Culture and Psychology 3rd Edition by David Matsumoto, 532 Pages


 

http://www.thuvienso.info Cultural diversity is one of the most important topics in the world today. Here in the United States, we live, work, and play with an increasing number of people from all cultures, countries, and walks of life. New immigrants alone make up 10% of the total U.S. population, and that does not include all of the cultural diversity that has existed in this country for decades. In many other countries as well—in Europe, Africa, Asia, and Oceania—people of different countries and cultures come together more today than ever before. While this increasingly diversifying world has created a wonderful environment for personal challenge and growth, it also brings with it an increased potential for misunderstandings that can lead to confusion and anger. “Diversity” is a buzzword for “difference,” and conflicts and misunderstandings often arise because of these differences.
Cultural diversity is one of our biggest challenges. Corporate America is attempting to address that challenge through workshops, seminars, and education in diversity throughout the workforce. The educational system has addressed diversity by hiring and retaining faculty of color and infusing material related to different cultures throughout the curriculum. Government has attempted to deal with diversity through policies such as equal  employment opportunity and affirmative action.
At the same time, the challenges that face us in the name of cultural diversity and intercultural relations also represent our biggest opportunities. If we can meet those challenges and turn them to our favor, we can actualize a potential in diversity and intercultural relations that will result in far more than the sum of the individual components that comprise that diverse universe. This sum will result in tremendous personal growth for many individuals, as well as positive social evolution.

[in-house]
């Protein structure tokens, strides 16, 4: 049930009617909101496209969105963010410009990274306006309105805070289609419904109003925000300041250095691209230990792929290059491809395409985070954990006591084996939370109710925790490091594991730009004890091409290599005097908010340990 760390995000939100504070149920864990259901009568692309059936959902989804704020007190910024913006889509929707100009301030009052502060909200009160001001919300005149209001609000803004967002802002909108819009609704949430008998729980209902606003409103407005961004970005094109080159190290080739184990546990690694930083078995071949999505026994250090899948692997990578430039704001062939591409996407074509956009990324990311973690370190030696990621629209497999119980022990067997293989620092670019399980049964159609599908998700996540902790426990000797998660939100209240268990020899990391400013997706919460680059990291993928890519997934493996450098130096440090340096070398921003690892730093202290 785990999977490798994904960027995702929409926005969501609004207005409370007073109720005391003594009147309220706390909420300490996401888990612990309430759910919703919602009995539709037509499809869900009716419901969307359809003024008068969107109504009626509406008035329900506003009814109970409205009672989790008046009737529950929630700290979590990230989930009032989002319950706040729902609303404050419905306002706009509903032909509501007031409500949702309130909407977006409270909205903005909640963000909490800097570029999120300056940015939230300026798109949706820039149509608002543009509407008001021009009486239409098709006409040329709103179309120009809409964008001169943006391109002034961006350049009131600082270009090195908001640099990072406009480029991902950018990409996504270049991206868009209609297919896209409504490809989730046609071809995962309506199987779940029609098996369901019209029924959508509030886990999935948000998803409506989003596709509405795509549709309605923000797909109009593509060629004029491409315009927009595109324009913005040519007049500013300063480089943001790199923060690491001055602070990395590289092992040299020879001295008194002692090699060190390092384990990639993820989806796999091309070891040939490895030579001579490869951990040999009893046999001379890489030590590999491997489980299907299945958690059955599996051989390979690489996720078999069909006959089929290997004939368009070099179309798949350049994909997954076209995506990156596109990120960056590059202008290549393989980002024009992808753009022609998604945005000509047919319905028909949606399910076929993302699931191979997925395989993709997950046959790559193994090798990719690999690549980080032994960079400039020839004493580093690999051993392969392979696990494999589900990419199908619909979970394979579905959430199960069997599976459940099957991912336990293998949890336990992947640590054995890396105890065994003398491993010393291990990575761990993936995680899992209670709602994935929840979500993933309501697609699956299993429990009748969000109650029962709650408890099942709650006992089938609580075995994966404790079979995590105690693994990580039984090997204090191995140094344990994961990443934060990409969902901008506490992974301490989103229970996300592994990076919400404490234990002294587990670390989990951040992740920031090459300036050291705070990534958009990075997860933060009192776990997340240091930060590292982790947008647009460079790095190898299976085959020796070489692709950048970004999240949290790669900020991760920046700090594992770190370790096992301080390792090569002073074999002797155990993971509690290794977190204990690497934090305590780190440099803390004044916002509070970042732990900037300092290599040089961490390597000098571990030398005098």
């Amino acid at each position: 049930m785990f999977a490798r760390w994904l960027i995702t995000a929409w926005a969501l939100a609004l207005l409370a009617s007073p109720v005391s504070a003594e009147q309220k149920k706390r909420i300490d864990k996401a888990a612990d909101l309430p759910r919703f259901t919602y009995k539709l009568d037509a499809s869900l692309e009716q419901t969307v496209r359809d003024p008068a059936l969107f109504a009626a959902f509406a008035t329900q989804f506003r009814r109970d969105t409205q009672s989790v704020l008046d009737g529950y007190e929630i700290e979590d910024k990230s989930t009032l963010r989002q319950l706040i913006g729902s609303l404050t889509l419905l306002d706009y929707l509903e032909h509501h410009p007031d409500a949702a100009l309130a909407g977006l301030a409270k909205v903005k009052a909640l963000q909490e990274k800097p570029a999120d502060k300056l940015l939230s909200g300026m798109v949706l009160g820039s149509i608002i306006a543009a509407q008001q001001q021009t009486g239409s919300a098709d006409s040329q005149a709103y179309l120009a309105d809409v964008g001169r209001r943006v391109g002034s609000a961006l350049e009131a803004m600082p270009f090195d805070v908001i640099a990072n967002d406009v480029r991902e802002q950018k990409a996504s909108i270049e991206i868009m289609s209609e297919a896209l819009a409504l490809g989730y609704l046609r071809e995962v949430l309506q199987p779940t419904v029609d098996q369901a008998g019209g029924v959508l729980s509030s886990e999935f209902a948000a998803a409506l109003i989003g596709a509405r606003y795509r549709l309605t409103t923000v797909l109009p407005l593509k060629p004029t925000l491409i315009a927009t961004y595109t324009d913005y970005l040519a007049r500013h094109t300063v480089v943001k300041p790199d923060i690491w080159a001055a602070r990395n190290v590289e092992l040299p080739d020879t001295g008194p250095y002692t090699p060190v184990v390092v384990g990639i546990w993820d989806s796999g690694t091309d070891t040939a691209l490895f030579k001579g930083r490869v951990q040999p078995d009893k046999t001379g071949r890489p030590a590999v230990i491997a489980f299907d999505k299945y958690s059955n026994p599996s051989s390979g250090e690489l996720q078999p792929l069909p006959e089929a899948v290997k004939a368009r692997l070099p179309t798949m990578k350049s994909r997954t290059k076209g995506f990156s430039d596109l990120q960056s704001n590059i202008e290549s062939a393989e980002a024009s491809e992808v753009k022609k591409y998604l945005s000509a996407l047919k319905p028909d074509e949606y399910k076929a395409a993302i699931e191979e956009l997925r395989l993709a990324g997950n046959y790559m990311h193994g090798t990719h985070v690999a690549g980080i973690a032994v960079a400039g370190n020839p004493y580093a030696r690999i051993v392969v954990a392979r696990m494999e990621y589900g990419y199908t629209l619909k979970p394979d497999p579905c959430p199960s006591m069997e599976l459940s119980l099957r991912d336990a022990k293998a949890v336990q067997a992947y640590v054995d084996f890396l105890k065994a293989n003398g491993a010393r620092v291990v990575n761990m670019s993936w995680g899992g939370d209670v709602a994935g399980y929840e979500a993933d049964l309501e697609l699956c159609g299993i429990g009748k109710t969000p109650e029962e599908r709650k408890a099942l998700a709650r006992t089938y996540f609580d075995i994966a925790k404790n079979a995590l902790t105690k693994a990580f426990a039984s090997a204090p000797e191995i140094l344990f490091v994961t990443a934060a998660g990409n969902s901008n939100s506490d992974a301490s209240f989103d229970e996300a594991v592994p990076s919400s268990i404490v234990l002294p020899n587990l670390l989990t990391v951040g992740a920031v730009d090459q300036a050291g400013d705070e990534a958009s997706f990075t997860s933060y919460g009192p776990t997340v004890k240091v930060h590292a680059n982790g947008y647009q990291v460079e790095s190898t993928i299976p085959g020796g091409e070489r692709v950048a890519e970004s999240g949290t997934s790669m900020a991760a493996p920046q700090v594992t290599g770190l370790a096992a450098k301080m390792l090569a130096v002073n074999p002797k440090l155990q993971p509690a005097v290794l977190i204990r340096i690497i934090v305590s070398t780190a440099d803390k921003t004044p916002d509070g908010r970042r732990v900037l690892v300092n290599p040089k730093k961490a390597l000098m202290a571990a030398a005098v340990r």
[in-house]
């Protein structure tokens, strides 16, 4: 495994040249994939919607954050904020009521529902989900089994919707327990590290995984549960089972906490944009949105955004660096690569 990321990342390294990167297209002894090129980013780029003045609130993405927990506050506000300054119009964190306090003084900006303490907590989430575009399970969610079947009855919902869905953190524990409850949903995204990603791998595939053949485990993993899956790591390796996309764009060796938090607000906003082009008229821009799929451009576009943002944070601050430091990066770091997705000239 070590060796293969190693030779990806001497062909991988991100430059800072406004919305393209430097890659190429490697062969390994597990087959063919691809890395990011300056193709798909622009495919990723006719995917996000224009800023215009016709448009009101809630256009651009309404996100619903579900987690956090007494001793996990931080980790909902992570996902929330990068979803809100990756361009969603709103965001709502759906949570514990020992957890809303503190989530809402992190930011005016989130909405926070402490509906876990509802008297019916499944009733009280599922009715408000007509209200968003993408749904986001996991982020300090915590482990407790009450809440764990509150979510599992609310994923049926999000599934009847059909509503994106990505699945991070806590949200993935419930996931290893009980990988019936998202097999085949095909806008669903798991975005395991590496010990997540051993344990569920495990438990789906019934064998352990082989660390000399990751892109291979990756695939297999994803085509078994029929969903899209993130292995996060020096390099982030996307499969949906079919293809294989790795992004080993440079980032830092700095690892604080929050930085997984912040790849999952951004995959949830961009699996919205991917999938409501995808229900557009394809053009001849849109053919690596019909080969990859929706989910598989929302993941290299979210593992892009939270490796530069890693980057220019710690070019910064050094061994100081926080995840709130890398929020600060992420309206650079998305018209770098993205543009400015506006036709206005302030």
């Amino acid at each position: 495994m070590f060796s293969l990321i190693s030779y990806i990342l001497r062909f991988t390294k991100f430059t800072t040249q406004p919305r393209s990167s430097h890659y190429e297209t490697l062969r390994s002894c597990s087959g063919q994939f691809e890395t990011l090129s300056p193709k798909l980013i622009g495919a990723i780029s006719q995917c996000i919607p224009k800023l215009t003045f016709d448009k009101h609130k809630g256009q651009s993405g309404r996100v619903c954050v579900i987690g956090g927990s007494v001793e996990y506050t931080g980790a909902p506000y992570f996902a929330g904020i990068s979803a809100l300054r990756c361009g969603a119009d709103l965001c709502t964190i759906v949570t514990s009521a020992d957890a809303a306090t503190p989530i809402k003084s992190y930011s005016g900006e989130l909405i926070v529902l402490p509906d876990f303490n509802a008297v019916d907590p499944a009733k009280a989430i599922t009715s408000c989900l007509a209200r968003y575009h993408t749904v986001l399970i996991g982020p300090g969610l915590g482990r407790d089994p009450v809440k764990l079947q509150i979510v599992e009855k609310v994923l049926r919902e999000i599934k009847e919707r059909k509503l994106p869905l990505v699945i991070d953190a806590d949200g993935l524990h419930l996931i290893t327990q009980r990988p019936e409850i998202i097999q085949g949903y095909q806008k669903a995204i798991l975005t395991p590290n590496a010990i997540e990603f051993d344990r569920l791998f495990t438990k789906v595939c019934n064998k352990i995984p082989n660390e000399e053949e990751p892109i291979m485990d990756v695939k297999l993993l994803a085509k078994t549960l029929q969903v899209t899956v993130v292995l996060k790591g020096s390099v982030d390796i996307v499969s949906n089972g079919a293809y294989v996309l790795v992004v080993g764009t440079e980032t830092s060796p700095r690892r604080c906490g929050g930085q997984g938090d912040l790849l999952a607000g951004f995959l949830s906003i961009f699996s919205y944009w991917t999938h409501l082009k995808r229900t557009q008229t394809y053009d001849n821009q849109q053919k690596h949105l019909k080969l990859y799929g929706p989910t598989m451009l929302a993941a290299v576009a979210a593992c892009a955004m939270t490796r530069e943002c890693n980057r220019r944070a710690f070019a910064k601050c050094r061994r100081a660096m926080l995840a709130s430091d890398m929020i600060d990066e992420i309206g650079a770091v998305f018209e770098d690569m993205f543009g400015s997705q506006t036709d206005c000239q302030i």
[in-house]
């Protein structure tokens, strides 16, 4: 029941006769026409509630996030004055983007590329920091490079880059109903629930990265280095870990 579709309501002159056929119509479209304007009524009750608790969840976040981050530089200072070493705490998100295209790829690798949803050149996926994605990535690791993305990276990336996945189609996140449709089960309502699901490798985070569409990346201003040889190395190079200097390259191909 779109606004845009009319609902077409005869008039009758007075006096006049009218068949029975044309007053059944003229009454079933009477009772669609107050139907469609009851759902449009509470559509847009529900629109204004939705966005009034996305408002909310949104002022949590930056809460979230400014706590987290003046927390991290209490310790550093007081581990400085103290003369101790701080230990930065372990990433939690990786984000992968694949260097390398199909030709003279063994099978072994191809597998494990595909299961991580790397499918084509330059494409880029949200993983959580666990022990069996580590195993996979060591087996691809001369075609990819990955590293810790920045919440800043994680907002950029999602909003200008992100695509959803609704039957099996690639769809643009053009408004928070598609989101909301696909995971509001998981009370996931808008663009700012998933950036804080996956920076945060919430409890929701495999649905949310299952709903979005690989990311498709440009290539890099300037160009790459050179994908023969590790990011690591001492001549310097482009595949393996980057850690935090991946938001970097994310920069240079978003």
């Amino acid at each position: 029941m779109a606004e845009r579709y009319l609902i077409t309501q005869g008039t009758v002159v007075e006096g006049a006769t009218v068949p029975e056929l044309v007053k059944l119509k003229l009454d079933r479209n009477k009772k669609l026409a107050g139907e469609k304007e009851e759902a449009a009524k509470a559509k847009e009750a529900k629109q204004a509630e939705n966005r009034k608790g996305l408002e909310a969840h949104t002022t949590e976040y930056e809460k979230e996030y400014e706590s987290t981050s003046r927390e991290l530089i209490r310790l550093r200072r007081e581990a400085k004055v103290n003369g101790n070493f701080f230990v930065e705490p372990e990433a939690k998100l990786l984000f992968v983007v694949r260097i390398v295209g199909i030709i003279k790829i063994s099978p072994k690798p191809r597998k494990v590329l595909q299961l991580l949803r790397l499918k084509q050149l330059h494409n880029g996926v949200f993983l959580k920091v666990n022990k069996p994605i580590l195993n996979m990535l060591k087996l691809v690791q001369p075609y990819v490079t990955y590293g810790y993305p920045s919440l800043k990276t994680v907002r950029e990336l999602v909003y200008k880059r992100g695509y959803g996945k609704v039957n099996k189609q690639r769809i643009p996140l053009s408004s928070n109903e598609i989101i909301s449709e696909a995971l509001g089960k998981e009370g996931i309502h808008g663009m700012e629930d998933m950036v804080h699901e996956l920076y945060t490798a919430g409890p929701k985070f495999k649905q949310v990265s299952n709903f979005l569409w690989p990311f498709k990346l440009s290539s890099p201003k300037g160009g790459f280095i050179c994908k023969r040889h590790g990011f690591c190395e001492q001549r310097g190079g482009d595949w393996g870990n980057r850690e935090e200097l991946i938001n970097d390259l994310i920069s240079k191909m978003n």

It is in this belief that this book was written—to meet the challenge of diversity and turn that challenge into opportunity. Doing so is not easy. It requires each of us to take an honest look at our own cultural background and
heritage, their merits and limitations. Fear, rigidity, and sometimes stubborn pride come with any type of honest assessment. Yet without that assessment, we cannot meet the challenge of diversity and improve intercultural relations.
In academia, that assessment brings with it fundamental questions about what is taught in our colleges and universities today. To ask how cultural diversity colors the nature of the truths and principles of human behavior delivered in the halls of science is to question the pillars of much of our knowledge about the world and about human behavior. From time to time, we need to shake those pillars to see just how sturdy they are. This is especially true in the social sciences and particularly in psychology—the science specifically concerned with the mental processes and behavioral characteristics of people.
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